(First written July 23, 2010, posted privately. Reprinted here in its entirety.)
What is a birthday? Is it just a marking of time, another trip around the sun since you were heaved naked and screaming into this world? Is it a celebration of the beginning of a life deemed worth remembering? Or is it a remembrance of a specific event, where strangers meet and instantly become a family?
I was born on July 22, 1982. There are only two people who remember the events of that day and would, given their participation in said events, be likely to remember and celebrate the day. Unfortunately, both of those people, my birth parents, have decided instead to forget. I learned this past weekend that Maggie gets upset at the very mention of my name, and has demanded that no one speak to her of me at all. Tom's first words to me, upon realizing who I am, were "Yeah, dude. You caught me." Like he'd done something wrong, and had been tracked down by the authorities. Certainly, July 22 is not a date they celebrate or keep in their hearts. And as for the rest of the birth family, they only learned of my existence two years ago. A more memorable date for them would be when I contacted Ruby, which was in November, a far cry from July 22.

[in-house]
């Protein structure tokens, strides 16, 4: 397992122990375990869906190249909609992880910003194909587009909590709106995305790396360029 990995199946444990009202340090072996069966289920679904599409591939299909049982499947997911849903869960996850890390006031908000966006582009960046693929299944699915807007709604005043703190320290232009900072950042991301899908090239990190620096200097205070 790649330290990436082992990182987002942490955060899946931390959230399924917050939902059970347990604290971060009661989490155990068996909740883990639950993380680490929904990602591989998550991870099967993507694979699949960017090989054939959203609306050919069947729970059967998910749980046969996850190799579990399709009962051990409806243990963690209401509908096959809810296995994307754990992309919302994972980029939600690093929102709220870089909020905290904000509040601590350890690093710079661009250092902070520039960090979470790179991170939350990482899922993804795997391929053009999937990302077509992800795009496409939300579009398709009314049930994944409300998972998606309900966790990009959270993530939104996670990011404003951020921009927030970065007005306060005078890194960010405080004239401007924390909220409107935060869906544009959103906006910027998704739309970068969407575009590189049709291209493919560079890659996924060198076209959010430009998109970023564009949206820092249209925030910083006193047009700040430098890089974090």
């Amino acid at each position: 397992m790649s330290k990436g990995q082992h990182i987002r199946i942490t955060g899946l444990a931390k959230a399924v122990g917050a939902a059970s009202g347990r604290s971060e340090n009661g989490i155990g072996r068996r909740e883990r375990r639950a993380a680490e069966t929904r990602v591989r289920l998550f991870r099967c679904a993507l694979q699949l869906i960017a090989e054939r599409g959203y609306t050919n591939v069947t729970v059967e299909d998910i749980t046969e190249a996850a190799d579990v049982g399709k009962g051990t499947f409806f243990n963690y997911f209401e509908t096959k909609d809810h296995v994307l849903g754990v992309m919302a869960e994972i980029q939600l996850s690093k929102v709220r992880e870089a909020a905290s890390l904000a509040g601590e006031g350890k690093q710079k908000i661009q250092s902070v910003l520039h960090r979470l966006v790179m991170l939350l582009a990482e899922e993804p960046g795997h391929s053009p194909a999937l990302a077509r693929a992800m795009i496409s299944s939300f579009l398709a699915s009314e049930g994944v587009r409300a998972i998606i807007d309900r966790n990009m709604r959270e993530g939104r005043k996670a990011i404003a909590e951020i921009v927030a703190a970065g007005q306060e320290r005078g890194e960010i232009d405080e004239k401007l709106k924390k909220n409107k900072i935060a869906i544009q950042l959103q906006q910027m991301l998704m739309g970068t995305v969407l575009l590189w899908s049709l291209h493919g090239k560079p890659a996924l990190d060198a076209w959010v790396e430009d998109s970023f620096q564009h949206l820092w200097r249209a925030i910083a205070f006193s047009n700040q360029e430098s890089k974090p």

And it's not like July 22 was a good day to celebrate my birthday. In my youth, my birthday party was almost always delayed; my family was in the furniture business, and the big expo in Las Vegas always fell on the week of my birthday, so the family would be out of town. We'd celebrate when they got back. Later birthdays were fairly miserable. July 22, 2006, saw my birthday fall on a Saturday, where unfortunate events at Lyondemere Anniversary led to my tearful departure less than an hour after opening court. July 22, 2009 brought the knowledge that my escrow had fallen through. Yesterday, July 22, 2010, saw me working from 7:50 AM to 9:50 PM on the day of a Board meeting; my boss was ill, so I was designated as a minutes-taker, in addition to my IT duties for the Board, running the election module, maintaining the Board presence on the Physicians' portal, etc. In short, July 22 is a terrible day to celebrate anything, and the date itself is unimportant to everyone I know and love.
On October 8, 1982, my adoptive parents first met me and took me home. It was a very memorable day for them. Until I was six, we used to celebrate both days; my legal birthday, and my "delivery day." The normative expectations of the public school system required us to choose one day to observe, and I chose my birthday. I've decided to reverse that decision.
From now on, I'm observing my passage of years on October 8. This will put me in Bakersfield for Great Western War, which means I'll be surrounded by both family and friends on a day that means so much to those I care most about. I'll still recognize my legal age on the proper day, but I request that all natal well-wishing and song mutilation be done in October rather than July.